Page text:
Much of the ship’s equipment remained functional. The transporter showed promising signs of life, but its range was limited to the typical distance from orbit to planetary surface.
The crewmembers knew the drill. They got to work.
Yes, the Wanderlust would fly no more, but the crew could re-purpose its surviving equipment for alternative transportation. What they couldn’t salvage, they could find in stealthy visits to Terran landfill sites.
Within a surprisingly short time, they had constructed a device that, with a little help from lightning, took them to their nearest outpost. The device remained behind, mysterious, and nameless, until Dr. Evermor claimed it as his own.
Meanwhile, back in reality (or as close as I get) …
Holy Sith! The Forevertron incorporates such exotic components as a pair of Thomas Edison dynamos, a giant telescope, and the Apollo 11 space capsule decontamination chamber.
Dr. Evermor’s Sculpture Park is only a little more than 100 miles west of me? A must-go day trip went on my calendar. Even Mary, my decidedly anti-science fiction wife, agreed to join me, once she had seen a few Forevertron photos.
Matthew, my 8-year-old grandson, who thinks a trip to the supermarket is a never-ending journey, was the toughest sell. He spotted what he thought were a TARDIS and a Dalek in the photos, so he was in.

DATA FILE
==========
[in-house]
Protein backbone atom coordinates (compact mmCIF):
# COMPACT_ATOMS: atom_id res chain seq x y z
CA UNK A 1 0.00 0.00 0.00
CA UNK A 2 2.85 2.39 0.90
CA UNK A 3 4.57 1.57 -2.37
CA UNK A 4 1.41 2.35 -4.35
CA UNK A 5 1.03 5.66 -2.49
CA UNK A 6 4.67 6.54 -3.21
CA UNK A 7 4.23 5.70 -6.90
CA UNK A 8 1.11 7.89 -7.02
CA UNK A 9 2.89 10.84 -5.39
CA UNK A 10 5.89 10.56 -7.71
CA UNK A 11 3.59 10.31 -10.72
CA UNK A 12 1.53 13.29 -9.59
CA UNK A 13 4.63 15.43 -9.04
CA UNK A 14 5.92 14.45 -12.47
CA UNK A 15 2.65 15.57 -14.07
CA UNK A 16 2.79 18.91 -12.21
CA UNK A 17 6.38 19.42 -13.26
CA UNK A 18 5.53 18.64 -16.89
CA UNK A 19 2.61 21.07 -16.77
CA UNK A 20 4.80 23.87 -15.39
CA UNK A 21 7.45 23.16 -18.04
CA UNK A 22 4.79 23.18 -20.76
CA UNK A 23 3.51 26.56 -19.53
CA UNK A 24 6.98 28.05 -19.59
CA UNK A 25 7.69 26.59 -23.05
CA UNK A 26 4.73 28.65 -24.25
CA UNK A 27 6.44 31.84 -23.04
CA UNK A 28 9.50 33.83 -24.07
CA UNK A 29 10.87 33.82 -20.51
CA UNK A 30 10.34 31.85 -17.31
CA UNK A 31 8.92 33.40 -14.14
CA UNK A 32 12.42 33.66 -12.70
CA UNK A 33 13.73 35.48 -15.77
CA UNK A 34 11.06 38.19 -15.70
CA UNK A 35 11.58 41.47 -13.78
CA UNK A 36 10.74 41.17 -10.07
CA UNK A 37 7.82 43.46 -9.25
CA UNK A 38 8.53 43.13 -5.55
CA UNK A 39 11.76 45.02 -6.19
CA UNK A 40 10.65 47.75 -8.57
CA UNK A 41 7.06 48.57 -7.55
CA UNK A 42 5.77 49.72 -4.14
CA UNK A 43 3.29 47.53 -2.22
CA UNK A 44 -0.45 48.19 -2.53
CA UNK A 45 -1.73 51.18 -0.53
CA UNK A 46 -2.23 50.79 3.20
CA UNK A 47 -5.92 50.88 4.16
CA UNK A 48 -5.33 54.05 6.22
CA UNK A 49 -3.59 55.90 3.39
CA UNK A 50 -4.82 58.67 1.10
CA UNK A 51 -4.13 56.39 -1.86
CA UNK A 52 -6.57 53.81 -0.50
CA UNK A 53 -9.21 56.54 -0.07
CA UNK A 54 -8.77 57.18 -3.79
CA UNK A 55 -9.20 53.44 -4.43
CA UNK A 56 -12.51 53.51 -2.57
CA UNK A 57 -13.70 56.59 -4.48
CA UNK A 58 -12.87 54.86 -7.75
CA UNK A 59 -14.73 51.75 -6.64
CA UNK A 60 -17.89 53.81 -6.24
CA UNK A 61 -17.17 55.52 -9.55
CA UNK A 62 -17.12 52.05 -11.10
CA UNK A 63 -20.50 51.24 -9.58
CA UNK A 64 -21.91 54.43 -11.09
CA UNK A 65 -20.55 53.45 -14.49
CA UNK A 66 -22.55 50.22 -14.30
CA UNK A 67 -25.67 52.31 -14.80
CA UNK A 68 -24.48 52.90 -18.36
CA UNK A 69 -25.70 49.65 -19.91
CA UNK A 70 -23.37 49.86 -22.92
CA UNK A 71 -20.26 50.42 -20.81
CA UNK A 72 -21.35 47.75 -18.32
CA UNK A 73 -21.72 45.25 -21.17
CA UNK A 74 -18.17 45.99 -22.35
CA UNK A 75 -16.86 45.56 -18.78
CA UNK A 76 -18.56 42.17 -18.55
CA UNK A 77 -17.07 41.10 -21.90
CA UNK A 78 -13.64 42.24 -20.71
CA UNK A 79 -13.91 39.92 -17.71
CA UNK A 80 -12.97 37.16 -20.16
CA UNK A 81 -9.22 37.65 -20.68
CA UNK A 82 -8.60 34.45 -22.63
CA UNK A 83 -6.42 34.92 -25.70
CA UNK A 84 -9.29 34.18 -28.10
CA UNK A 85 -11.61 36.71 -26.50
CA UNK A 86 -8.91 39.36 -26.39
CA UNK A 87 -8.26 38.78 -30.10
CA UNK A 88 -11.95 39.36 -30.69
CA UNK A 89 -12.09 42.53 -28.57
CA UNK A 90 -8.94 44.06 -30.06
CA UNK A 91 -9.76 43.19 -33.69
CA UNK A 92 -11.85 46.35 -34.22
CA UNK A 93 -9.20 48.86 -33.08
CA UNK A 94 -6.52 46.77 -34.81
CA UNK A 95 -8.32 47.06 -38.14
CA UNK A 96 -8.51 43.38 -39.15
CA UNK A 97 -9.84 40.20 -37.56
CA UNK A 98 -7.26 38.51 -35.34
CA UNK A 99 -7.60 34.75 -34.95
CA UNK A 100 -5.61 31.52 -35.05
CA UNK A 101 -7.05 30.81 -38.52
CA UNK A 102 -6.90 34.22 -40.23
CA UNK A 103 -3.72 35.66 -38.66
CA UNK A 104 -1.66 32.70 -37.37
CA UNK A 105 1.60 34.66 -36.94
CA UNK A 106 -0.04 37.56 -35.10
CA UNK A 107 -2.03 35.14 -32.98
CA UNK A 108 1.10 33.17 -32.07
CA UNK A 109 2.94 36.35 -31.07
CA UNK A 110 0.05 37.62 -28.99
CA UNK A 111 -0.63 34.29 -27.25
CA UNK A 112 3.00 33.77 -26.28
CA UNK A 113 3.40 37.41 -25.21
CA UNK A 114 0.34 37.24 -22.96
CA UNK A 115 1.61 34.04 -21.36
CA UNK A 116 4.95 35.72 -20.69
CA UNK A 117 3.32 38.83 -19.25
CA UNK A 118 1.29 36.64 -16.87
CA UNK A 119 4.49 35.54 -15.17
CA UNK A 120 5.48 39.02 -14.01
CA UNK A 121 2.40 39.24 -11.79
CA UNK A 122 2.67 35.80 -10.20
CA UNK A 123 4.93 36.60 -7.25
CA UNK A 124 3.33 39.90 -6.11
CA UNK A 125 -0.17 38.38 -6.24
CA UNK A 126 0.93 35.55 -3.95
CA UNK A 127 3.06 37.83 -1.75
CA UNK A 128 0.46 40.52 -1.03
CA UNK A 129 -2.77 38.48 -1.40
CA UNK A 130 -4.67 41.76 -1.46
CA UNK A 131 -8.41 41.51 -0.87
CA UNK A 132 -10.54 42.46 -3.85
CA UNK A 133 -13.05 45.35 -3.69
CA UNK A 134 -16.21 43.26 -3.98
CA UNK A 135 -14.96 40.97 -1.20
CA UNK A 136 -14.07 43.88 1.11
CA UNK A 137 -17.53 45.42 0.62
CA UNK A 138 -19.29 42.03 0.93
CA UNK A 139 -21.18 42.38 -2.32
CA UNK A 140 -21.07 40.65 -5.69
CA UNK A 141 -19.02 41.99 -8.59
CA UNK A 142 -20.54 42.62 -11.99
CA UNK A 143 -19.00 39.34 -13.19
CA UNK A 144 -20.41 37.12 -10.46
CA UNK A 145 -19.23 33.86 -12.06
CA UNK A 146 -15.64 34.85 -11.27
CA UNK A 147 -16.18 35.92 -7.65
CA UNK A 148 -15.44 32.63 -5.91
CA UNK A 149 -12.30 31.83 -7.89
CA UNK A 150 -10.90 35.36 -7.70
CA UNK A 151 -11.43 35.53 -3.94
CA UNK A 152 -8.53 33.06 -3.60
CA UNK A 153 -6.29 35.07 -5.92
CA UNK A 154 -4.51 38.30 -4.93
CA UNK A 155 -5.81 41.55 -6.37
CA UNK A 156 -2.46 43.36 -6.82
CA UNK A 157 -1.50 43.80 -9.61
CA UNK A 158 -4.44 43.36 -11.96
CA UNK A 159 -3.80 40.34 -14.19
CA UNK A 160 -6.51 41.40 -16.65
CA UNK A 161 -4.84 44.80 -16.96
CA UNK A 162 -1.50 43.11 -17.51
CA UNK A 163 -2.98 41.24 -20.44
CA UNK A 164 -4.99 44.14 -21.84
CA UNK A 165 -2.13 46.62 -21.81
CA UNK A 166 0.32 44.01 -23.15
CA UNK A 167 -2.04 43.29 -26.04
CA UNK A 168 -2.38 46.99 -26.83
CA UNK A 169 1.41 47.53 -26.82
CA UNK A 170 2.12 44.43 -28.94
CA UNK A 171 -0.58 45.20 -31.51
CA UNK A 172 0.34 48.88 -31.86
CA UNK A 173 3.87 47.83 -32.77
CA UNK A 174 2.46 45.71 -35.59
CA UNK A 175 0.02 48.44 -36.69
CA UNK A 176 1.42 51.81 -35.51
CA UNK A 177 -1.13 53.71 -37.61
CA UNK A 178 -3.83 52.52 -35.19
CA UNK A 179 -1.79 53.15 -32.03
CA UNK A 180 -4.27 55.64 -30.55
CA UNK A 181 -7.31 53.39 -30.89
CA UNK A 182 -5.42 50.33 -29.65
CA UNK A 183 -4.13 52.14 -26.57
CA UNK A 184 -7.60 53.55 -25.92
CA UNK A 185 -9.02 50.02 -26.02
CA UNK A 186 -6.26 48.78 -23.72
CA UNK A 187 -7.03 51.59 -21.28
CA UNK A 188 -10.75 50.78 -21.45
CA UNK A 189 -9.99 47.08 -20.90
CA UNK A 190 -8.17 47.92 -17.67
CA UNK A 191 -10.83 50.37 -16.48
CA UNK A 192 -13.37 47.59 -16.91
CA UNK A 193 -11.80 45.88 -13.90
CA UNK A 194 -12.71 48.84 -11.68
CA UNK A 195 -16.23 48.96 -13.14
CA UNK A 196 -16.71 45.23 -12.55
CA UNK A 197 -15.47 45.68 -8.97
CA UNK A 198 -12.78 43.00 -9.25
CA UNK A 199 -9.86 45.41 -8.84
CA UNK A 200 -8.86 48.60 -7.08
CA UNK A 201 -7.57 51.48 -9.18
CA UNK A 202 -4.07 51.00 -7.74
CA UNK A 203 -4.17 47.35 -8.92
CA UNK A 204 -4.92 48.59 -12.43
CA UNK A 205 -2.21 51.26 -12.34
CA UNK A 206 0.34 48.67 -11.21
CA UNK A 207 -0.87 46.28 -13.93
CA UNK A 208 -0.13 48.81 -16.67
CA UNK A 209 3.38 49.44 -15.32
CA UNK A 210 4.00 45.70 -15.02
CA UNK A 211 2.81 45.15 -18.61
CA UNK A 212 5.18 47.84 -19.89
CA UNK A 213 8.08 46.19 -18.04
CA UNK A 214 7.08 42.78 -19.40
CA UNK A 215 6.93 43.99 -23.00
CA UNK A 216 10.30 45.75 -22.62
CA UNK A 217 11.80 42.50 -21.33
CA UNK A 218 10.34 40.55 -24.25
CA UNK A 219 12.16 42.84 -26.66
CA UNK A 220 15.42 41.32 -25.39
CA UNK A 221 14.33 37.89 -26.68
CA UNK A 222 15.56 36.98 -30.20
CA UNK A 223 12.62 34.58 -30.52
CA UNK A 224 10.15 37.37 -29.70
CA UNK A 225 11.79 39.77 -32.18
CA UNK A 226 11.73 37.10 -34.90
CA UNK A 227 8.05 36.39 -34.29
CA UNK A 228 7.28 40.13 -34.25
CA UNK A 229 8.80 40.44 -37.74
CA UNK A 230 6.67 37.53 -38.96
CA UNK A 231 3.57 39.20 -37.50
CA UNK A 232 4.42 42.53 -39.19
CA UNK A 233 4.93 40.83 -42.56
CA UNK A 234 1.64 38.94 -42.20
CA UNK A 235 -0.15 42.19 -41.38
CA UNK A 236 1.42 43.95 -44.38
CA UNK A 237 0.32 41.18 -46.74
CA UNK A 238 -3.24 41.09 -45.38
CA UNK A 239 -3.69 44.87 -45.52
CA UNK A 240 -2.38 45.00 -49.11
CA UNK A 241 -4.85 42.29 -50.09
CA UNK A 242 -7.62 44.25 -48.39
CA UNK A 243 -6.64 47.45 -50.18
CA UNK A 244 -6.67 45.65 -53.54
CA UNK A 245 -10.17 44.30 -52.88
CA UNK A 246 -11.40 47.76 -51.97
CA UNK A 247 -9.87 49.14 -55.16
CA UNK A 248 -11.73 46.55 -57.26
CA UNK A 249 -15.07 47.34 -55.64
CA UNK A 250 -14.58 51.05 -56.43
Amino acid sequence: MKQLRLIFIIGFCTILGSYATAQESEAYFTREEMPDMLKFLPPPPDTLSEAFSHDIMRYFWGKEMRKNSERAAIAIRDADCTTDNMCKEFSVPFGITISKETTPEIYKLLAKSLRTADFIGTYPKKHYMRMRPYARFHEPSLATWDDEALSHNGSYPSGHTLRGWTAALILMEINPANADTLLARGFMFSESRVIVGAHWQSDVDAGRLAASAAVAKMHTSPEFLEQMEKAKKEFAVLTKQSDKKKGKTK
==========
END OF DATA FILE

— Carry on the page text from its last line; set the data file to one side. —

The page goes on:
Two weeks later, under cloudy skies and a promise of sun to the west, we sallied forth. We wandered about the countryside near our goal for a bit — but we finally found the park, not visible from the highway, hiding behind a surplus store and what appeared to be a junk yard.
We were not disappointed.
Well, Matthew was a little bummed when we couldn’t find a Dalek, and the TARDIS he had seen in the photos turned out to be an old English phone booth — no phone but still bearing instructions for dialing numbers in Ireland.
When I saw the entire prison castle comfortably sitting inside the Doctor’s Confession Dial, as “Heaven Sent” concluded last week, I dismissed it as part of his delusional state of mind.
Talk about being bigger on the inside! Or did the Time Lord teleportation device turn him into a teeny, tiny micro-Doctor?